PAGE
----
For the past few months, the Redis education team has been working hard on a new course covering Redis security. Today, we’re pleased to announce the general availability of RU330: Redis Security! If you run Redis in production, then you’ll definitely want to sign up.
If you need more persuasion, then please read on.
It is a universal truth that any database worth its salt must be secure. But how do you secure Redis? If we’re being completely honest, the early development of Redis generally prioritized utility and stability over security.
That’s changed in recent years, though, especially with the release of Redis 6. Now, you can implement the principle of least privilege by taking advantage of access control lists (ACLs), and you can secure your Redis connections by enabling TLS (Transport Layer Security) encryption.
Building on this momentum, we wanted to create the definitive guide to Redis security, and, well, RU330: Redis Security is the fruit of that effort.
So, who’s teaching this course? Why should you take it? And what are you going to learn?
The idea for Redis Security started with Jamie Scott, a Redis Product Manager focused on security. Speaking daily with our customers about security, Jamie has been deeply involved in the security feature development for open source Redis 6, Redis Enterprise, and Redis Enterprise Cloud. Needless to say, Jamie was the perfect person to spearhead this effort, and Jamie is the lead teacher for most of the Security Course.
I am Jamie’s co-teacher. As a longtime software engineer, technical author, and experienced Redis University curriculum developer, I’ve helped Jamie to create what we hope is an engaging, informative course that’s well worth your time.
Our course takes a holistic approach to security education.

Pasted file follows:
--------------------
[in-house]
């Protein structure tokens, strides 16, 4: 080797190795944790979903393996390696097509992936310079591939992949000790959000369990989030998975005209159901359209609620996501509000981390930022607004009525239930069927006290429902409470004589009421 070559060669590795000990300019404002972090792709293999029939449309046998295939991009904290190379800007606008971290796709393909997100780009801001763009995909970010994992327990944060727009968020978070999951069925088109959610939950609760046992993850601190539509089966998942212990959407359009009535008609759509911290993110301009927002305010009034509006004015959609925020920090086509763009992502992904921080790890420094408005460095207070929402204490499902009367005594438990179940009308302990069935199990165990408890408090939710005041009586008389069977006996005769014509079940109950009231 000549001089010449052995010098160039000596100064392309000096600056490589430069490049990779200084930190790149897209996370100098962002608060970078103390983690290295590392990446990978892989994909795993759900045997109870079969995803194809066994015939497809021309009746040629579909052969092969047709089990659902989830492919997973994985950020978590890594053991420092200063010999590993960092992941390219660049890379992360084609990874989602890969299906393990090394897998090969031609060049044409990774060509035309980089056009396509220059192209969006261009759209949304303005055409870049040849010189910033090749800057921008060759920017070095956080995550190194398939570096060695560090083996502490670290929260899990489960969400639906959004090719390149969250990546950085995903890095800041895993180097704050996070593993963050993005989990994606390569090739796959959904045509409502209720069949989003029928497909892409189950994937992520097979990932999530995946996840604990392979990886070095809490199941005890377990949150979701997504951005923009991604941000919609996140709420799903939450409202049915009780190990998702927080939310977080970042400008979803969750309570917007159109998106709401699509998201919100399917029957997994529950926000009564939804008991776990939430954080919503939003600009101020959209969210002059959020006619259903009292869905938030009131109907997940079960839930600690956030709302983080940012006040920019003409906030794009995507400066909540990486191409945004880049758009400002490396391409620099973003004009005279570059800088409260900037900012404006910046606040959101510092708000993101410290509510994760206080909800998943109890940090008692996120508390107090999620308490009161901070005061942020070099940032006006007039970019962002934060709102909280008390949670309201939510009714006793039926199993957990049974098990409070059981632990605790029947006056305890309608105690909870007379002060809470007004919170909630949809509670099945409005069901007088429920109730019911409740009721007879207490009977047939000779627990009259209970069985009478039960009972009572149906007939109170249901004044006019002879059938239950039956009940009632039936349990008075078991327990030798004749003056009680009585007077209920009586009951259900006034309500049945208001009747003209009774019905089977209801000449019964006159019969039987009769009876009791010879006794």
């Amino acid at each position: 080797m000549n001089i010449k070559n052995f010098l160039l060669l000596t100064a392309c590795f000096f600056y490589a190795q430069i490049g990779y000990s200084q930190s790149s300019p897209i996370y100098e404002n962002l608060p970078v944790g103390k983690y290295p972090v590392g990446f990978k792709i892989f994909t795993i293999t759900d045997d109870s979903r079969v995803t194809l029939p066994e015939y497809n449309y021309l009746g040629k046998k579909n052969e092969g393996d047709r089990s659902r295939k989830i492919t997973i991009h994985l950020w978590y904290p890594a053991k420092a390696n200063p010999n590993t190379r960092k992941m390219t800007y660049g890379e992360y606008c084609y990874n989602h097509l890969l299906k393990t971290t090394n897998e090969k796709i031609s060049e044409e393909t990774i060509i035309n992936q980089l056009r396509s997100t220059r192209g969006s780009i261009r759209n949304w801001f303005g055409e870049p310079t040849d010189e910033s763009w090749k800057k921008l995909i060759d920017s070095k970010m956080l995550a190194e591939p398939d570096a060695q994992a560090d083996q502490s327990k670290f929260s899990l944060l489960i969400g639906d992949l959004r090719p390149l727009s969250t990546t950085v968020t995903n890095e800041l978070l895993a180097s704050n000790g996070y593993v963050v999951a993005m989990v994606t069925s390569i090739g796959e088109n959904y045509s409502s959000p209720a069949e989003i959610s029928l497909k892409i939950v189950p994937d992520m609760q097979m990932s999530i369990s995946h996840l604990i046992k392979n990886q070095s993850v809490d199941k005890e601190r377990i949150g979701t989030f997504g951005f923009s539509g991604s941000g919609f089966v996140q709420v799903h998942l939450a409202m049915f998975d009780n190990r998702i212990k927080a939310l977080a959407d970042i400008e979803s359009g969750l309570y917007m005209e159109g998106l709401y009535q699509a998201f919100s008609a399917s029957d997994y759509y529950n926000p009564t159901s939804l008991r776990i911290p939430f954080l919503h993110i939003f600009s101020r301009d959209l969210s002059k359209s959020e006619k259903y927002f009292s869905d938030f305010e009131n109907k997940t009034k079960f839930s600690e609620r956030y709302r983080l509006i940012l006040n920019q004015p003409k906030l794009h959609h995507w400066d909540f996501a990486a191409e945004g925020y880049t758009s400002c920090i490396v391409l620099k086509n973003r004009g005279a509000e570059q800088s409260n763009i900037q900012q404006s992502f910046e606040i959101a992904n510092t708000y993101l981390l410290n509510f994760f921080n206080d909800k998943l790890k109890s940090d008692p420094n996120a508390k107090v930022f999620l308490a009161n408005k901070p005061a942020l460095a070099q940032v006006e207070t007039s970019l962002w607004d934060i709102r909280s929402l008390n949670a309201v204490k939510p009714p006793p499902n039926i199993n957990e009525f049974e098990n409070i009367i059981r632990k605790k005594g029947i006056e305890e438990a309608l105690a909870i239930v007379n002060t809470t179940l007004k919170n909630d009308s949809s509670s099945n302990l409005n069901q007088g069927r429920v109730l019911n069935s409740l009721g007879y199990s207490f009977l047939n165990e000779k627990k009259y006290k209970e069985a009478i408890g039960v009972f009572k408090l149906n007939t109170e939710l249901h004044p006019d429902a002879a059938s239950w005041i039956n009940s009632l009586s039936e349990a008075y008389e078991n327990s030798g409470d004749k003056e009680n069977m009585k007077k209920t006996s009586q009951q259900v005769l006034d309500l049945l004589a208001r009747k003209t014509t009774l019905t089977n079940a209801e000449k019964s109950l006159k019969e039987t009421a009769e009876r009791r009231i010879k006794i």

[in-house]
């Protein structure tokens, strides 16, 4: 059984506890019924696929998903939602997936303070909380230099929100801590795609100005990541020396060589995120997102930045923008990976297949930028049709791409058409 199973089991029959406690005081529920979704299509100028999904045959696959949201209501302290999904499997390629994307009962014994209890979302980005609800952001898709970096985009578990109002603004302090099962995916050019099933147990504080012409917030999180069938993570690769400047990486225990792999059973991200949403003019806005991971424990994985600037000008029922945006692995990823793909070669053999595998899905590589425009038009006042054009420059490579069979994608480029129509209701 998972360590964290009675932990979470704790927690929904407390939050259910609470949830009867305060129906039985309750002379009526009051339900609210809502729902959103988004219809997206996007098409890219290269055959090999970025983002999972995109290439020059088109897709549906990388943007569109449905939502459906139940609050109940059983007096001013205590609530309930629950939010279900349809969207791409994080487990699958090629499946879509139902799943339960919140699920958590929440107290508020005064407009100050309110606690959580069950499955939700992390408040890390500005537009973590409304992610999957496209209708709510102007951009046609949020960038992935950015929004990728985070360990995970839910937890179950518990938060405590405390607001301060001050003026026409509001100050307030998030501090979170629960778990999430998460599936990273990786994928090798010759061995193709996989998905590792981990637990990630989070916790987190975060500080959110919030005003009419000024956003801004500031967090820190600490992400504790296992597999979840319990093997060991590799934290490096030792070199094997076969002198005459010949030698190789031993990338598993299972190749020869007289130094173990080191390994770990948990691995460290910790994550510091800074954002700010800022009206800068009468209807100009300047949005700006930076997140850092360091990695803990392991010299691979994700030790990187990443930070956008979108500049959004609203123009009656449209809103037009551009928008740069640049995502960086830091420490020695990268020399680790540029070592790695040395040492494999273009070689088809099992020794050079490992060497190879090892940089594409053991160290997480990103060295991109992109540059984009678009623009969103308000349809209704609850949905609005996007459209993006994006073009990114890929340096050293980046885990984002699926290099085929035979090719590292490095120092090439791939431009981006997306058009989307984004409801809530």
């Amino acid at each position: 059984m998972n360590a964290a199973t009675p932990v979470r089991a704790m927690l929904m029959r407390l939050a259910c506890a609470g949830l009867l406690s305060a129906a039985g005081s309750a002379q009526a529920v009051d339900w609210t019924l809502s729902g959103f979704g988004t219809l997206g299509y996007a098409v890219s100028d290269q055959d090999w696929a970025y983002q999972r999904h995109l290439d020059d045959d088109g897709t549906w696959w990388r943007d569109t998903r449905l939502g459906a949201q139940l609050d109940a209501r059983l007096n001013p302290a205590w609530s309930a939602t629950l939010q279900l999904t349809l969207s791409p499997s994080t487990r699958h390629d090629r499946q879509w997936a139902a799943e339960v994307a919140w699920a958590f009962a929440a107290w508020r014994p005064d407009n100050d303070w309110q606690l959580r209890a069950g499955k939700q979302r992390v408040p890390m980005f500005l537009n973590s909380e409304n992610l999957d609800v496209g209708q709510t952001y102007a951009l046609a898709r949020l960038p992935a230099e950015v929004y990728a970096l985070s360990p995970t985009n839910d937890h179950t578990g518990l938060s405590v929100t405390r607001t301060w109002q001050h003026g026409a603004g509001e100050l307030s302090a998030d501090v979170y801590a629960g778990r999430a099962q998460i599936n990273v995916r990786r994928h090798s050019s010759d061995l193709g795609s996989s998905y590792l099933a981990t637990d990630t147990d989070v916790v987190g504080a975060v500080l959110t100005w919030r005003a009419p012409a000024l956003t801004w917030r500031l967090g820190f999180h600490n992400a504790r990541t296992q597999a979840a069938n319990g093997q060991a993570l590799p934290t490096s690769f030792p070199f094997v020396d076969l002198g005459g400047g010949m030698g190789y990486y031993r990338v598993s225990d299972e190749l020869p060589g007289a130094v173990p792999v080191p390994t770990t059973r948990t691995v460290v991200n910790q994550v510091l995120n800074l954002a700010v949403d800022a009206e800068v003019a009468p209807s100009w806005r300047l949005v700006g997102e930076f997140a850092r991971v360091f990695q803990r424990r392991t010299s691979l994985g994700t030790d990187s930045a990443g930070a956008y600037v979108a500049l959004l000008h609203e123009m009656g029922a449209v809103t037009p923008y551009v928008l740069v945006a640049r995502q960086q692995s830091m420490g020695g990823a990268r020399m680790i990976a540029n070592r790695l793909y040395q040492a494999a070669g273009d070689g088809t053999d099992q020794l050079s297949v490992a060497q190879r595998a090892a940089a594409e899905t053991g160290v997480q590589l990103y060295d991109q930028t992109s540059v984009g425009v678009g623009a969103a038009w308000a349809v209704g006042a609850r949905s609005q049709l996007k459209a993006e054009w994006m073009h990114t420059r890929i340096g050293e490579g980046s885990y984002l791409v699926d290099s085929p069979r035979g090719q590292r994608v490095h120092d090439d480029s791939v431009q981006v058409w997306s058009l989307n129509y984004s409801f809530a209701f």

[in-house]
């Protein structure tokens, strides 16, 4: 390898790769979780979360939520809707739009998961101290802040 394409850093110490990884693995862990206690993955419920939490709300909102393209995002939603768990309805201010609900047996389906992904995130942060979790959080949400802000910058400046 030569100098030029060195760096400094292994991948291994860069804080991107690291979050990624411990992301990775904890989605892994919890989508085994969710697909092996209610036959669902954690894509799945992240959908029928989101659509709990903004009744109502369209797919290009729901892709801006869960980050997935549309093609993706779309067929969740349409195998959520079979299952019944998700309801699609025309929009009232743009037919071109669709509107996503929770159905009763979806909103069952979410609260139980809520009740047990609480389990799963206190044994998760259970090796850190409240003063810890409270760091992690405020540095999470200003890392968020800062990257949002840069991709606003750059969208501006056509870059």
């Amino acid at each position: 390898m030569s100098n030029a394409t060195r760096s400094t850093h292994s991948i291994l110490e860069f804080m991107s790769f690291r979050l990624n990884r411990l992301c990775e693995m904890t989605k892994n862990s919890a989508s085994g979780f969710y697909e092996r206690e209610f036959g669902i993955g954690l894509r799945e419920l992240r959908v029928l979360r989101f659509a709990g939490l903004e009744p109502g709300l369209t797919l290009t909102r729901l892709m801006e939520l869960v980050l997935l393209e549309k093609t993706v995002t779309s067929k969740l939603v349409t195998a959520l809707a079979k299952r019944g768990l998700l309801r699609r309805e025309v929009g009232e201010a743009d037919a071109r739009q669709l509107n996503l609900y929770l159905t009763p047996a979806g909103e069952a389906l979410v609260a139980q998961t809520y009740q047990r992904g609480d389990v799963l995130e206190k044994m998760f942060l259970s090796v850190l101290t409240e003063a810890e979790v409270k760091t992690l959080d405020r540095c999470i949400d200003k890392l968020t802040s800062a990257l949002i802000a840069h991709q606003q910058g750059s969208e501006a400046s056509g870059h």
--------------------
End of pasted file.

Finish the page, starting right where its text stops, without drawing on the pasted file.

Before delving into any Redis-specific topics, we start with some general security principles that we think everyone should know. We cover the basics of information security, including the CIA triad (confidentiality, integrity, and availability), defense in depth, and the principle of least privilege. This sets the stage for a tour of Redis’ basic security controls. Later in the course, we provide a thorough introduction to encryption and public key cryptography before showing you exactly how to implement TLS in your Redis deployment.
In explaining the reasoning behind Redis’ security features, our goal is to help you make the best decisions when you go to production. For example, we want you to think hard about what level of Redis access your applications actually need. If you’re running a service whose sole job is to return search queries run against RediSearch, then you’ll want to create a specific ACL user for that service. The ACL user you define might look something like this:
user searchservice on >secret +FT.SEARCH ~*
This ACL directive creates a user capable of running exactly one Redis command: FT.SEARCH, which queries a RediSearch index. This is a good practice because it reduces the likelihood that your application will do any damage if it’s ever compromised. For instance, your application won’t be able to call FLUSHDB, a command that would drop all Redis data and likely cause your users some discomfort.
You can think of this course as a series of techniques for avoiding a Redis horror story. In fact, because Redis is deployed so widely, it can be a target for hackers (the bad kind) and script kiddies. As a kind of motivation, Jamie and I had the idea of featuring a different Redis horror story each week in the course. You’ll learn about some infamous Redis exploits and what might’ve been done to avoid them.
This course focuses on open source Redis, so it’s broadly applicable to most Redis users. Occasionally we’ll point out a feature of Redis Enterprise or Redis Enterprise Cloud, which you might need as you scale the use in Redis in your organization. But Redis is fully committed to open source Redis users as well, so we emphasize open source Redis in this course, just as we do in the other six Redis University courses available today.
You can learn Redis security, and you can also thwart most attackers by making the right security decisions. RU330: Redis Security teaches you all of this, plus a number of principles that you can apply to any system you need to secure.
The course is instructor-paced, lasting three weeks, with one more week for the final exam. Along the way, I will be available in the course Discord channel to answer all your questions or to just say, “Hi.” We hope you’ll join us!